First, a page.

Today's reading revolves around the deadly word "but." Each person in the readings says they will follow Jesus, and in the same breathe rescind the offer with a "but.". "I will follow you anywhere, but..." Each of them has a reason why they can't follow Jesus immediately.

Is there a desire to follow Jesus in them? Yes. But what their hesitation reveals is that there are other things they desire more. Human nature is funny in this regard. When we really want to do something, we will find a way. And when we don't want to do something we can always find a reason not to (explanation or excuse).

Today's reading leaves us with a question that forces us to look into the very center of our heart, "How Christian do we really want to be?"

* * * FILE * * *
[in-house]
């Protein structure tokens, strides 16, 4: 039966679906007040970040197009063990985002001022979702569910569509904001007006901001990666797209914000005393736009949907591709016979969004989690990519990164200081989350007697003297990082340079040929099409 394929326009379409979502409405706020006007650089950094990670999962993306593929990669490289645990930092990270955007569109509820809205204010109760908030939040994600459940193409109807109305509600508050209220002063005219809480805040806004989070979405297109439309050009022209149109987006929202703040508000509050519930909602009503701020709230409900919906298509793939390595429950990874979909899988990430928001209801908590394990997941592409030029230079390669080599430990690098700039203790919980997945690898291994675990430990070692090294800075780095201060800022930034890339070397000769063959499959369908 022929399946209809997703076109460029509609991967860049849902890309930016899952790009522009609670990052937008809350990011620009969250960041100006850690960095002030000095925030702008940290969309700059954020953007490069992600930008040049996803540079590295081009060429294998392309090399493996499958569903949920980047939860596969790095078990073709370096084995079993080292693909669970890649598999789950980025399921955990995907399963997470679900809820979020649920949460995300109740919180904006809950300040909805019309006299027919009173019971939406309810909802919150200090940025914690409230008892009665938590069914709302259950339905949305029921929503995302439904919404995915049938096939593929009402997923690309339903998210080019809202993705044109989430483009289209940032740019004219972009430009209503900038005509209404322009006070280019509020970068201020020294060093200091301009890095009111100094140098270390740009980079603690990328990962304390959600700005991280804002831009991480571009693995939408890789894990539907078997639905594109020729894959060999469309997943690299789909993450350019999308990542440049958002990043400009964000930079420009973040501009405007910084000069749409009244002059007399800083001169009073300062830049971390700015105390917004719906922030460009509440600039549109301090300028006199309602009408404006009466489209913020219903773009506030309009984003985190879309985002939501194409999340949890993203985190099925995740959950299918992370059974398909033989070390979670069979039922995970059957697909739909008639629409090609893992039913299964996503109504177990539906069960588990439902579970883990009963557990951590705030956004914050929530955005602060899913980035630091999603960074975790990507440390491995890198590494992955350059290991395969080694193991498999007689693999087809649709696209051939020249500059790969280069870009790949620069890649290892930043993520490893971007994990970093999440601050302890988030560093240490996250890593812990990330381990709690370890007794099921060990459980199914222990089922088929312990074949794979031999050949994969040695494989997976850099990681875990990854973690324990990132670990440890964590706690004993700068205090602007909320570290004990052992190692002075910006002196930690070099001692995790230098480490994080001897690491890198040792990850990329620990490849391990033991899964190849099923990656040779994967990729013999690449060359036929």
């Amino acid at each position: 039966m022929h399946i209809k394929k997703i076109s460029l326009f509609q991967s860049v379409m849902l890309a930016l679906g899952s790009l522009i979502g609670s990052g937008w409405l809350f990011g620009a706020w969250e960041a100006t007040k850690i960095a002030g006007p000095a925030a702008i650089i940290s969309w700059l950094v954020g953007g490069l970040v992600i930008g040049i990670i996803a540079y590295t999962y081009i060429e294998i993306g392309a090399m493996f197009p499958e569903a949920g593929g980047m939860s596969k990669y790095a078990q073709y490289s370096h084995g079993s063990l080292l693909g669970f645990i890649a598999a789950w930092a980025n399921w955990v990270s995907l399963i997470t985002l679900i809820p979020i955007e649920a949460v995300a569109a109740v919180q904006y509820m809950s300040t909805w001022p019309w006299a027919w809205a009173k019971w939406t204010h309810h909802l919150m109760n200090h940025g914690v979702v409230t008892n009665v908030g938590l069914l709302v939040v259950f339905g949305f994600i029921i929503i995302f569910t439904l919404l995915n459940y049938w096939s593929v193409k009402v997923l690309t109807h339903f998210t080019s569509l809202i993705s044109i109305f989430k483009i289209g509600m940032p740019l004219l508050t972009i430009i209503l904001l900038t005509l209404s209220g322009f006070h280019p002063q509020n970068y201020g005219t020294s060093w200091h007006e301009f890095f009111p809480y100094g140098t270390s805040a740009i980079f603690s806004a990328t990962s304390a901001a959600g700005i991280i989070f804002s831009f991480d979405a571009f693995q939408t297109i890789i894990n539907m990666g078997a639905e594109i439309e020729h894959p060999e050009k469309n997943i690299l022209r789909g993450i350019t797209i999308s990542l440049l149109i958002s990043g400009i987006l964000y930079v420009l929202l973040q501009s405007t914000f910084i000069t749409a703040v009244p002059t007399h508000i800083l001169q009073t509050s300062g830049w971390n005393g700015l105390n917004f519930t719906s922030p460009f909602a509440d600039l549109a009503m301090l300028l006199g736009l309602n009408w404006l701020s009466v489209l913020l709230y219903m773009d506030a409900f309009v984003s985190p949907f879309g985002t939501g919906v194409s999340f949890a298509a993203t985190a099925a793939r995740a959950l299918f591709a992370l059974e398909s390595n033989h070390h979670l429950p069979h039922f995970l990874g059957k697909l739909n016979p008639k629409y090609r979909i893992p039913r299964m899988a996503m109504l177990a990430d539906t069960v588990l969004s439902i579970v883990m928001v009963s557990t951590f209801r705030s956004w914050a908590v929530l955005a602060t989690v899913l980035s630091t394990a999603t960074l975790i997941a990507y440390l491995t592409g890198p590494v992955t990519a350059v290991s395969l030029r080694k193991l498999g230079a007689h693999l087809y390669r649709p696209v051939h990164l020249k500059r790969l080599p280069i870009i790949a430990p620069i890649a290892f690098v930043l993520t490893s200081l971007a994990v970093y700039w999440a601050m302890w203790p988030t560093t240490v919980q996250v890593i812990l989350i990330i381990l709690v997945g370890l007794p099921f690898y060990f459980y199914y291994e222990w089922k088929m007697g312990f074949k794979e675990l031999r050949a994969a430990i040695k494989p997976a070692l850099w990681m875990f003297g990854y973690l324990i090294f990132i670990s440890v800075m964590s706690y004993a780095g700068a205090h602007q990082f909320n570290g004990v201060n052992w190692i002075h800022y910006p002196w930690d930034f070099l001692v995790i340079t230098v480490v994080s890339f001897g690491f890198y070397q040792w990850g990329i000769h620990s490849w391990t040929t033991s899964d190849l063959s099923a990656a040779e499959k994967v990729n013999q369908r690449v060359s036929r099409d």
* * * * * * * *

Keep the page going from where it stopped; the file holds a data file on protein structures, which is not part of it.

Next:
Tuesday, September 27, 2011

From slavery to compassion

When we think of St. Vincent de Paul, we think of care for the poor and needy. But where did this great compassion and humility of his come from.

Perhaps the years 1605-7, were among his most formative. Having been ordained in 1600, he was on his way back from a trip to Marseille in 1605, when he was kidnapped by a group of Turkish pirates. They took him, not to Turkey, but across the Mediterranean to the city of Tunis, and sold him as a slave. Being grabbed by foreign kidnappers in the 17th century would have been even more terrifying than today. Once thrown onto that ship he would have no idea where he was going or hope that anyone would be able to track him. The conditions he would have experienced in this time would have been incomprehensible to this young Frenchman. After two years he managed to escape, having converted his owner to Christianity.